This is a personal show, a trip down memory lane for the artist. It has three elements: a large richly textured window box collage, a wall-size bookcase filled with objects which fascinate Mar, some of which he made, and some of which are found art, and, surprisingly, four framed shirts which Mar has worn, three by Versace.

The title of the exhibition refers to the "Park of Monsters", a 16th century outdoor sculpture "garden" in Bomarzo in northern Italy, composed of many larger than life-size sculptures, some of wood, some of bedrock, including one of Hannibal's elephants mangling a Roman soldier, and a giant who brutally shreds a character. The sculptures are scattered about the mountainside "Garden," apparently at random.

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"Kelley Devine: Unwhole" Offers an Intriguing Look at Body Parts

Categories: Visual Arts

Courtesy of the artist
Connected and Disengaged Mixed media body cast with wires and books

In entering the Nicole Longnecker Gallery for this exhibition -- "Kelley Devine: Unwhole" -- a viewer is exposed to a panoply of cyborgs, part human, part machine. That the human element here is a body fragment , not a complete body, perhaps makes it all the more ominous.

And yet enticing, for these sculptures have their own grace, their own elegance. Many of the machine parts are simply bicycle chains, but they take on a power of their own -perhaps the Tour de France should sponsor Devine, for the links here portray not speed but power, and the gripping uncertainty of the unknown.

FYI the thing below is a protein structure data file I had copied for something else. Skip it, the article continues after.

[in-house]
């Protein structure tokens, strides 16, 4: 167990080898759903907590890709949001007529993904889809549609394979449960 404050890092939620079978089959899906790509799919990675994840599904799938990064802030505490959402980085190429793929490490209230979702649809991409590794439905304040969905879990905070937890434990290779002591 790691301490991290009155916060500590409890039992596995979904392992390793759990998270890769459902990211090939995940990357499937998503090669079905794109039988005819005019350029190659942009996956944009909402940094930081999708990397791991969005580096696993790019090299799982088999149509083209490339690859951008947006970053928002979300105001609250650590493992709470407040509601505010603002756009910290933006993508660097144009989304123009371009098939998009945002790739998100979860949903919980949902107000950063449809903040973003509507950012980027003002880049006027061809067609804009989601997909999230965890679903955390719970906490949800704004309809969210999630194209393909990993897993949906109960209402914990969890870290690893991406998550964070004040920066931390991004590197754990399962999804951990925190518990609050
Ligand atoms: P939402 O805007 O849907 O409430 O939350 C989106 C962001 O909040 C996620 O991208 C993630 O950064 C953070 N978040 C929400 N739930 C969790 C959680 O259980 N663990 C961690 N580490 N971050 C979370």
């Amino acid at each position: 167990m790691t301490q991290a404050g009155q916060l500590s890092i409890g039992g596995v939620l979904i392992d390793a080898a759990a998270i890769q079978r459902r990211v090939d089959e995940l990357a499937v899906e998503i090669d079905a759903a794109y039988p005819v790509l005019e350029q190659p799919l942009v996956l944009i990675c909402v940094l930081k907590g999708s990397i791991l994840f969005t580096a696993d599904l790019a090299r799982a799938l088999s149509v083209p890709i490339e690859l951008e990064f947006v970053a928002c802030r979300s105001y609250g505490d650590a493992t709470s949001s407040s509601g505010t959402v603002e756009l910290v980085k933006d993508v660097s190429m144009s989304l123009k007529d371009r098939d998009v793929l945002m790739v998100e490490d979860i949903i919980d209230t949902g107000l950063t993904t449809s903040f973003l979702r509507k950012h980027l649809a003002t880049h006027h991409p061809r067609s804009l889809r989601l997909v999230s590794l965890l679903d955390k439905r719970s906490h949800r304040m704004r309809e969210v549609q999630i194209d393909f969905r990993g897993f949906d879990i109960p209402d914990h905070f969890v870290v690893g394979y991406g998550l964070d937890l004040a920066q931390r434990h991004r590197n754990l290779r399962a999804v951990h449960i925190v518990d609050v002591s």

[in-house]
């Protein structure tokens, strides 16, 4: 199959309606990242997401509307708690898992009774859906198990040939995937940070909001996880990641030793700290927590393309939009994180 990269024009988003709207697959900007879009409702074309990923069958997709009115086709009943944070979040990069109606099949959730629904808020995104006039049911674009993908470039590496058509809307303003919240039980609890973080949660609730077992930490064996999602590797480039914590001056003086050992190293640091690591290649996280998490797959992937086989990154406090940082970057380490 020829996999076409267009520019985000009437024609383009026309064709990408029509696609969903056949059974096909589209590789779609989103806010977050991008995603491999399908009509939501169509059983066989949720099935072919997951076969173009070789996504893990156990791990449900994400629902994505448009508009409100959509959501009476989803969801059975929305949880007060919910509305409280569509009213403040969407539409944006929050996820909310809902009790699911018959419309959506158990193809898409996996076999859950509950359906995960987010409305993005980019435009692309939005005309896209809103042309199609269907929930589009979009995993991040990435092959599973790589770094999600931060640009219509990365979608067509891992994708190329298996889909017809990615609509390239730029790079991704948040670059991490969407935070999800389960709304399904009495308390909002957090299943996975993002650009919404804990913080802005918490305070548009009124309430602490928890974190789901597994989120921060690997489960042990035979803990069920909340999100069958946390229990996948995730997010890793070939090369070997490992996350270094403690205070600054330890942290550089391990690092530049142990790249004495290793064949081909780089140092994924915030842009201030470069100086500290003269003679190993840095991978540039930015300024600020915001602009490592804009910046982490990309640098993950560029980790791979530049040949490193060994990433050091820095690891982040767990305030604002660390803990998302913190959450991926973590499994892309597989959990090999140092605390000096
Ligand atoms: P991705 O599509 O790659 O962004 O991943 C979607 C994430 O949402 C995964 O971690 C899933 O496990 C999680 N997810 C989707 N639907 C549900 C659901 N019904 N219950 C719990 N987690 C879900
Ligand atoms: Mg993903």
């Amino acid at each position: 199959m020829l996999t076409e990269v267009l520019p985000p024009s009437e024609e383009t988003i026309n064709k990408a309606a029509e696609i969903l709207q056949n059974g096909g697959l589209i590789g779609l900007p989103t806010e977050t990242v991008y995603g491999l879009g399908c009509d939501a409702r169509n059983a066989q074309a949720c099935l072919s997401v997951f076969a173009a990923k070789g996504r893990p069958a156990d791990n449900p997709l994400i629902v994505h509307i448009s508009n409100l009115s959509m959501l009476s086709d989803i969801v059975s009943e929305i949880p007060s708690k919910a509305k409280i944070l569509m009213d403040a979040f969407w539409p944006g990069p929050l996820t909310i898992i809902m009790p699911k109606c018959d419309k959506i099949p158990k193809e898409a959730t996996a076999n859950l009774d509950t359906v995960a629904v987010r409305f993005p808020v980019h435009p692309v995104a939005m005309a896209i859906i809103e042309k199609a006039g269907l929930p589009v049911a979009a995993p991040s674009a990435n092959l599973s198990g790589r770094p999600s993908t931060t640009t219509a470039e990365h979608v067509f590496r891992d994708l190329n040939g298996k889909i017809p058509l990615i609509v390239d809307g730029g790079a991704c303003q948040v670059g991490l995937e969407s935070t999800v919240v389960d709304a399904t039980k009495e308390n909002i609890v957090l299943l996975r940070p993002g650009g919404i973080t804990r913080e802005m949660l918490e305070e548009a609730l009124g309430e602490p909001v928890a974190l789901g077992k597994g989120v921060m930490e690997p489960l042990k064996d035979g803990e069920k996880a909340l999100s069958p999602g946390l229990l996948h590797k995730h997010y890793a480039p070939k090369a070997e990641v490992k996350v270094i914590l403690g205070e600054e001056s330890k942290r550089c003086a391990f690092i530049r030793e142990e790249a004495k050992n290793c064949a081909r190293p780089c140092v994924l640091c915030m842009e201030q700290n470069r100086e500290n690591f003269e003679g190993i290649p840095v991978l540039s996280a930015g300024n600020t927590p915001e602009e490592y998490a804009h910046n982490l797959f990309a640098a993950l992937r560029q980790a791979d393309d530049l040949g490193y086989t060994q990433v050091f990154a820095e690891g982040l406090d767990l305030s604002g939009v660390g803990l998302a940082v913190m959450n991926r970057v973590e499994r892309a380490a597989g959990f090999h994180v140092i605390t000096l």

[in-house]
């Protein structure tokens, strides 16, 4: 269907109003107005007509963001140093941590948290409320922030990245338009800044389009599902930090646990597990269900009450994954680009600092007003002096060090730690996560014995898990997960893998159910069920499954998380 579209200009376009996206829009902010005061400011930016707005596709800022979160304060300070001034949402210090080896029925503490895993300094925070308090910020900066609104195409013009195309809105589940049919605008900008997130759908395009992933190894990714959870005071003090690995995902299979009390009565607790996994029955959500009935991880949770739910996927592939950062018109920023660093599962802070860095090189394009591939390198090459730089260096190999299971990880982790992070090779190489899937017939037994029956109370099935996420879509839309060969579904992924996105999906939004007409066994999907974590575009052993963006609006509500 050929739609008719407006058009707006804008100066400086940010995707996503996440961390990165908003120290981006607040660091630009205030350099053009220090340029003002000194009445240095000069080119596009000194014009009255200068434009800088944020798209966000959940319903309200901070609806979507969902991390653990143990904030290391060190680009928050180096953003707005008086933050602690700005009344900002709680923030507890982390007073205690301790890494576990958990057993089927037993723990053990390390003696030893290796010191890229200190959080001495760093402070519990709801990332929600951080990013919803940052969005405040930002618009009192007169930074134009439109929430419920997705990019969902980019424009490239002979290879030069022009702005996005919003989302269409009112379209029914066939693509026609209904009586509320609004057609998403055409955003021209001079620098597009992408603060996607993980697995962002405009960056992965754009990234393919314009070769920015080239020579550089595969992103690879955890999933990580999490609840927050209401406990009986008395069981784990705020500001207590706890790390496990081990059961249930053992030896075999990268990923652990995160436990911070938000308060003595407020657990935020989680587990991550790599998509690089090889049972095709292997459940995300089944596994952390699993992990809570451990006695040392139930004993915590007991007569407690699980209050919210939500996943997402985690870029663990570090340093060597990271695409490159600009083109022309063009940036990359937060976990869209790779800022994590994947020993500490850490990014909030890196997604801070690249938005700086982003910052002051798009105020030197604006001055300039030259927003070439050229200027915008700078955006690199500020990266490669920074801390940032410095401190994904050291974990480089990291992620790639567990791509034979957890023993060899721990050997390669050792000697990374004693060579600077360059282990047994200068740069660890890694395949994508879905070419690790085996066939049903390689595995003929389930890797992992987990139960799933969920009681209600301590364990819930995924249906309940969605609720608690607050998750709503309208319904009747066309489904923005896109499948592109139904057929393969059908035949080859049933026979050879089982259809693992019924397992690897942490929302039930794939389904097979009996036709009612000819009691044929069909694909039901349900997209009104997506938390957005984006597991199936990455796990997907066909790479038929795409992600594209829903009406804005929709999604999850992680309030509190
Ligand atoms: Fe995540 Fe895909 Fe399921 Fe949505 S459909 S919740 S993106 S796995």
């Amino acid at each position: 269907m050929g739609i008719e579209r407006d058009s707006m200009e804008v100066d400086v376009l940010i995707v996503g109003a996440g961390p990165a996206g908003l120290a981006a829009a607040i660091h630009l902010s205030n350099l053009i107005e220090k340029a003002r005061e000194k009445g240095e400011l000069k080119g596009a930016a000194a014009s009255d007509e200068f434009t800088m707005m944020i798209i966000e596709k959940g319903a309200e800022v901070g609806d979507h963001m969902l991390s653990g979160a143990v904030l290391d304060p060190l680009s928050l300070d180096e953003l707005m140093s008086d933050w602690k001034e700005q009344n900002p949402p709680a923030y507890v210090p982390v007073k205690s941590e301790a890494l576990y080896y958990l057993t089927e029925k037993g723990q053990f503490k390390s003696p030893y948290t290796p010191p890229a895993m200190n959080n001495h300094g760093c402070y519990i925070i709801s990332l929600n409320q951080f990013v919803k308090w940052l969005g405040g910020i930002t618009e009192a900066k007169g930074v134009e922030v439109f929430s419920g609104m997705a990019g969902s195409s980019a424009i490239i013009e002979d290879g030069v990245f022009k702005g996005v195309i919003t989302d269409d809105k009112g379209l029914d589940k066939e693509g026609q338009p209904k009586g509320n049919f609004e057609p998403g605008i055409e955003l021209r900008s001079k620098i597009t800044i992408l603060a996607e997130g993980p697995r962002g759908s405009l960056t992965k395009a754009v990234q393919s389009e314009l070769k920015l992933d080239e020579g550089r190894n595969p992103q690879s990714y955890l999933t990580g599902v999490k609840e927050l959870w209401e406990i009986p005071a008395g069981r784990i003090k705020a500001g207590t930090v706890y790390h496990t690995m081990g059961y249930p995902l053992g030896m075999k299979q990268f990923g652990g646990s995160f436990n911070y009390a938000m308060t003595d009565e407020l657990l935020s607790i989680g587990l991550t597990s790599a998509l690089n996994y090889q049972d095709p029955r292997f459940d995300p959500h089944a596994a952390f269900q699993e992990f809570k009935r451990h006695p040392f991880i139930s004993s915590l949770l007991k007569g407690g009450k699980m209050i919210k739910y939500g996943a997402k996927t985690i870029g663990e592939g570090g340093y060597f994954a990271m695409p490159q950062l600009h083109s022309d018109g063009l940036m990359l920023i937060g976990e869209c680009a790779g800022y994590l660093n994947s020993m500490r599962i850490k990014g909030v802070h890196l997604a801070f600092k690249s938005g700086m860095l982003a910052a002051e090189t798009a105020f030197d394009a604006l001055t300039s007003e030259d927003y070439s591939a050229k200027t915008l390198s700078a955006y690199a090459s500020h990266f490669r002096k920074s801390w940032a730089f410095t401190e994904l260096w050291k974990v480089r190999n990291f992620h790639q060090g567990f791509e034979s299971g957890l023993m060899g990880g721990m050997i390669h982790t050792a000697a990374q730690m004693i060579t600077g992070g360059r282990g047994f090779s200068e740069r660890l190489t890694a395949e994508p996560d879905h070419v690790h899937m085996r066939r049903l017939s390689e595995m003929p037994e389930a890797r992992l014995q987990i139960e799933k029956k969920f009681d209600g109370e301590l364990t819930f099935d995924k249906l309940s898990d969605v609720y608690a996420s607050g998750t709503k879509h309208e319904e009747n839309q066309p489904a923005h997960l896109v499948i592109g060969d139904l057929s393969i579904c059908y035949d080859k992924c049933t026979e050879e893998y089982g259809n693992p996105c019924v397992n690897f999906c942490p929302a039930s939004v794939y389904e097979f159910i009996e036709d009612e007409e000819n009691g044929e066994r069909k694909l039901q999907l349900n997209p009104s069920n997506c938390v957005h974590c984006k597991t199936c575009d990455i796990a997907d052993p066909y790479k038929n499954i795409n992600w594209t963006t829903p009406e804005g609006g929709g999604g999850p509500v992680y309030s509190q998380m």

There are so many sculptures that one is overwhelmed, and might wish for less, but I couldn't find any that I wouldn't miss - well, perhaps one, a collaboration involving a heart that seemed too literal, and out-of-character for Devine.

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"45 Days: Explore the Arts in Houston" Initiative About Halfway Through Its Run

Photo courtesy of Houston Arts Alliance
Houston Cinema Arts Festival
More than two weeks into this year's "45 Days:Explore the Arts in Houston" initiative, Jonathon Glus, president and CEO of the Houston Arts Alliance, says the campaign "to drive cultural tourism and to drive people who already partial to the arts to do something new " is working well.

"The response has been great. More than 50 organizations are participating.," Glus says. They've been encouraging an Instagram program through social media, asking people to send in their photos of themselves having fun at arts events.

The program's efforts seem to be working, Glus says and the crossover factor -- where someone interested in one type of arts attends others -- is especially high in Houston. And he and his office later provided statistics to back that up:

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"Texas Before the Boom": Texas Art Before the Turn of the Century and Before Clichés Set In

Categories: Visual Arts

Courtesy of the Pearl Fincher Art Musuem